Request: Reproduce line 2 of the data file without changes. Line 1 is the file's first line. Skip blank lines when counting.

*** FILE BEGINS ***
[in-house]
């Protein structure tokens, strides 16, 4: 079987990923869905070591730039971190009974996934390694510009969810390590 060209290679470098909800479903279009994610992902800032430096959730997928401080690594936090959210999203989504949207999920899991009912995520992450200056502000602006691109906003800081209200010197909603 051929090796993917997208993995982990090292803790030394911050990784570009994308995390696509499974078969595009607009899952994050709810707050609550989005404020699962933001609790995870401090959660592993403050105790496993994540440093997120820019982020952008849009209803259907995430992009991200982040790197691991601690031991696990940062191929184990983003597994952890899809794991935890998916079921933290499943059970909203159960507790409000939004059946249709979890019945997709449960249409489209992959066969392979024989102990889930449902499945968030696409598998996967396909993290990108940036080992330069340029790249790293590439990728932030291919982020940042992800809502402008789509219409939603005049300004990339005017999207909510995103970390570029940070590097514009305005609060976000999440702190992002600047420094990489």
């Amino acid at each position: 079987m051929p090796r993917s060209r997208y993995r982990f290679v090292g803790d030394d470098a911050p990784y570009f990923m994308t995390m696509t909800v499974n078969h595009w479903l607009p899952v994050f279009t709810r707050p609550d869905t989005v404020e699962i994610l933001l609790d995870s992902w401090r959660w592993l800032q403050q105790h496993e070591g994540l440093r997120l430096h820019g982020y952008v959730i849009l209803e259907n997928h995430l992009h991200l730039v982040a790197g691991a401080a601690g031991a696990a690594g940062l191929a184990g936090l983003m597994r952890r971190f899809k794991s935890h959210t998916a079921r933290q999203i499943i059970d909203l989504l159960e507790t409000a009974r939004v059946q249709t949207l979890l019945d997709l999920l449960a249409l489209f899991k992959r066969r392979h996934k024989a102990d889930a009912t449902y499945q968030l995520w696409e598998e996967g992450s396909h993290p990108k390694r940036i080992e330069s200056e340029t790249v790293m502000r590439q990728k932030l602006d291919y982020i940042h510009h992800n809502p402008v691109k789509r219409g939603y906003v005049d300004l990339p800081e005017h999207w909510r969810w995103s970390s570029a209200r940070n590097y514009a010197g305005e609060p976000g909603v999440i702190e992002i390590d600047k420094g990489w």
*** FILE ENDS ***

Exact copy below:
């Protein structure tokens, strides 16, 4: 079987990923869905070591730039971190009974996934390694510009969810390590 060209290679470098909800479903279009994610992902800032430096959730997928401080690594936090959210999203989504949207999920899991009912995520992450200056502000602006691109906003800081209200010197909603 051929090796993917997208993995982990090292803790030394911050990784570009994308995390696509499974078969595009607009899952994050709810707050609550989005404020699962933001609790995870401090959660592993403050105790496993994540440093997120820019982020952008849009209803259907995430992009991200982040790197691991601690031991696990940062191929184990983003597994952890899809794991935890998916079921933290499943059970909203159960507790409000939004059946249709979890019945997709449960249409489209992959066969392979024989102990889930449902499945968030696409598998996967396909993290990108940036080992330069340029790249790293590439990728932030291919982020940042992800809502402008789509219409939603005049300004990339005017999207909510995103970390570029940070590097514009305005609060976000999440702190992002600047420094990489």